Indeed, while Cvejic mentioned "only minor changes" to the draft from the commission, one member of the commission that worked on the initial draft (who requested anonymity) told CEELM that "the Governing Board of the Belgrade Bar will present a draft proposal of the Statute that, as I believe, does not provide effective mechanisms for fair election procedure. There are no guarantees for transparency of the election process and it limits voting rights." He added: "I proposed 6 amendments on this draft, in order to establish grounds for a fair election process, based on effective tools for supervising elections and unlimited voting rights for all members of the Bar. Only secured and fair elections can result in legitimate representatives of the Bar which is crucial for stable and functional Bar Association in the future. We will have open discussion on Assembly meeting where I will present my standings and arguments."
A Difference in Philosophy
When asked about the justification put forward for the proposed change, Jankovic noted that the Belgrade Bar is currently run by individual lawyers, who are almost exclusively working as solo practitioners and who tend to focus almost exclusively on criminal law. "With the rise of the business lawyer — with us launching in ’91, Karanovic & Nikolic in ’95, and a good number that followed," he said, "those currently running the Belgrade Bar realize that between the largest 10-15 law firms, there are enough lawyers to amass considerable voting power." However, he believes this logic is flawed, as it assumes that he "can, or would, influence [his] younger lawyers as to how to vote." He added: "We should, but we are not really interested in this. I don’t want to lose time, energy, and money coordinating these things."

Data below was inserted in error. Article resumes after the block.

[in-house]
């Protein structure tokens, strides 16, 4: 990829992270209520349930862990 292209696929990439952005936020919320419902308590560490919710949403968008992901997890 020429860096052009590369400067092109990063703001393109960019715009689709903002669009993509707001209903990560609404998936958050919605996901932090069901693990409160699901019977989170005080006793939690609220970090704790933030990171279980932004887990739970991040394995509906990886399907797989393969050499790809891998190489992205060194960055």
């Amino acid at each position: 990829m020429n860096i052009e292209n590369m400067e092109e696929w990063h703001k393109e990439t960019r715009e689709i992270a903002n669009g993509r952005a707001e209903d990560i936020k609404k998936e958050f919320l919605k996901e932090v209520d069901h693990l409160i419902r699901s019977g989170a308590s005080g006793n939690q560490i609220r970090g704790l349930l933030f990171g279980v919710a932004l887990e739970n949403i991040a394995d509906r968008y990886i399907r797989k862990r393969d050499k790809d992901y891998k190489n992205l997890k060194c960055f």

Jankovic’s analysis appears correct, as Cvejic, at the Bar Association, speaks in similar terms: "The voting limitation is meant to counterbalance the risk that huge law offices might privatize the board and end up in a situation where a few law offices retain power within it." He elaborated: "They have 200-300 lawyers who can vote, which amounts to a considerable say in terms of who ends up in the Board which could be problematic" — a concern which, he said, was not only shared by the incumbent Board but "other lawyers as well."
Thus, Cvejic reports, lawyers working under employment contracts at firms are, in fact, a different beast: "We [the Bar Association Board] are of the opinion that those lawyers under employment are not lawyers anymore — they are employed by lawyers and have lost their independence as a result." He noted that this loss of independence "is not in accordance with our law," and added, "our position is that if lawyers are Partners, that is fine, but if they are not and are simply employed by a firm, they are not independent, and we believe that is essential to the vote."